encapsulated packet header, since in tunnel encapsulations, encapsulated packet header, since in tunnel encapsulations,
payload integrity and length verification may be provided by payload integrity and length verification may be provided by
higher layer encapsulations (often using the IPv4, UDP, UDP-Lite, higher layer encapsulations (often using the IPv4, UDP, UDP-Lite,
or TCP checksums). or TCP checksums).
o Eliminating a need to access the entire packet when forwarding the o Eliminating a need to access the entire packet when forwarding the
packet by a tunnel endpoint. packet by a tunnel endpoint.
o Enhancing ability to traverse middleboxes, especially Network o Enhancing ability to traverse middleboxes, especially Network
Address Translators, NATs. Address Translators, NATs.
o A desire to use the port number space to enable load-sharing. o A desire to use the port number space to enable load-sharing.
1.2.2. Reducing forwarding cost 1.3.2. Reducing forwarding cost
It is a common requirement to terminate a large number of tunnels on It is a common requirement to terminate a large number of tunnels on
a single router/host. Processing per tunnel concerns both state a single router/host. Processing per tunnel concerns both state
(memory requirements) and per-packet processing costs. (memory requirements) and per-packet processing costs.
Automatic IP Multicast Without Explicit Tunnels, known as AMT [AMT] Automatic IP Multicast Without Explicit Tunnels, known as AMT [AMT]
currently specifies UDP as the transport protocol for packets currently specifies UDP as the transport protocol for packets
carrying tunneled IP multicast packets. The current specification carrying tunneled IP multicast packets. The current specification
for AMT requires that the UDP checksum in the outer packet header for AMT requires that the UDP checksum in the outer packet header
should be 0 (see Section 6.6). It argues that the computation of an should be 0 (see Section 6.6). It argues that the computation of an
skipping to change at page 6, line 50 skipping to change at page 9, line 8
pseudo header to be built for each UDP replicated encapsulation. pseudo header to be built for each UDP replicated encapsulation.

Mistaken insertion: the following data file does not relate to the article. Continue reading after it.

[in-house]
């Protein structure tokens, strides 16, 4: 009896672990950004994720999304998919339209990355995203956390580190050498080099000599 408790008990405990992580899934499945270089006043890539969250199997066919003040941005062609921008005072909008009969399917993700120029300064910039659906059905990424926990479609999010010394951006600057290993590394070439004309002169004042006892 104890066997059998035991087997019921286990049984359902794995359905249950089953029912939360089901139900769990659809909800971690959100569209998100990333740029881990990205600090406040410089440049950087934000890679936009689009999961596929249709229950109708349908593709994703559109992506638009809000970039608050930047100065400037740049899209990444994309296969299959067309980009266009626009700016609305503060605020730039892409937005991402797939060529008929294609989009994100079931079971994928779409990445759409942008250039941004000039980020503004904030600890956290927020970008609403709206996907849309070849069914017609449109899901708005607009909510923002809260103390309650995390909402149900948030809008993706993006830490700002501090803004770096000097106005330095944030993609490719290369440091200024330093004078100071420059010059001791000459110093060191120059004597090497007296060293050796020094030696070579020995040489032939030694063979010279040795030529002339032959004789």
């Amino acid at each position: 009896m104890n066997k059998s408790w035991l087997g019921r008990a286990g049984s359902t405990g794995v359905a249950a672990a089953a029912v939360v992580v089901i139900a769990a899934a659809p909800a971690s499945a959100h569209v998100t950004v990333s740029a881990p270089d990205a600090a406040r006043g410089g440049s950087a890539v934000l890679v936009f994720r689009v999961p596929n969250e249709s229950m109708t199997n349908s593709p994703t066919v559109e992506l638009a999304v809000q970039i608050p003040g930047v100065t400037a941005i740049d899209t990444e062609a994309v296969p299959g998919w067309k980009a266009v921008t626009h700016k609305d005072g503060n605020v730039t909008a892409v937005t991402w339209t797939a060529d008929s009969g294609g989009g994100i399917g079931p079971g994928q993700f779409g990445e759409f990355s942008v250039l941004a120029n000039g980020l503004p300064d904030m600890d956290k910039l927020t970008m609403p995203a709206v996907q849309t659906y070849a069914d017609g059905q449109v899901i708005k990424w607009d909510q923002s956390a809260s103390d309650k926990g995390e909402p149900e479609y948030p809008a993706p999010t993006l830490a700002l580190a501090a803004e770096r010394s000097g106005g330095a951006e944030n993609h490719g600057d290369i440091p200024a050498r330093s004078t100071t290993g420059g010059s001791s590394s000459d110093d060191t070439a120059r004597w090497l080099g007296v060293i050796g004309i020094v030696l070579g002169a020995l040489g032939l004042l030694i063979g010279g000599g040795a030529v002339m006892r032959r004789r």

The argument concerning redundant processing costs is valid regarding The argument concerning redundant processing costs is valid regarding
the integrity of a tunneled packet. In some architectures (e.g. PC- the integrity of a tunneled packet. In some architectures (e.g. PC-
based routers), other mechanisms may also significantly reduce based routers), other mechanisms may also significantly reduce
checksum processing costs: There are implementations that have checksum processing costs: There are implementations that have
optimised checksum processing algorithms, including the use of optimised checksum processing algorithms, including the use of
checksum-offloading. This processing is readily available for IPv4 checksum-offloading. This processing is readily available for IPv4
packets at high line rates. Such processing may be anticipated for packets at high line rates. Such processing may be anticipated for
IPv6 endpoints, allowing receivers to reject corrupted packets IPv6 endpoints, allowing receivers to reject corrupted packets
without further processing. Relaxing RFC 2460 to minimise the without further processing. However, there are certain classes of
processing impact for existing hardware is a transition policy tunnel end-points where this off-loading is not available and
decision, which seems undesirable if at the same time it yields a unlikely to become available in the near future.
solution that may reduce stability and functionality in future
network scenarios.
1.2.3. Need to inspect the entire packet 1.3.3. Need to inspect the entire packet
The currently-deployed hardware in many routers uses a fast-path The currently-deployed hardware in many routers uses a fast-path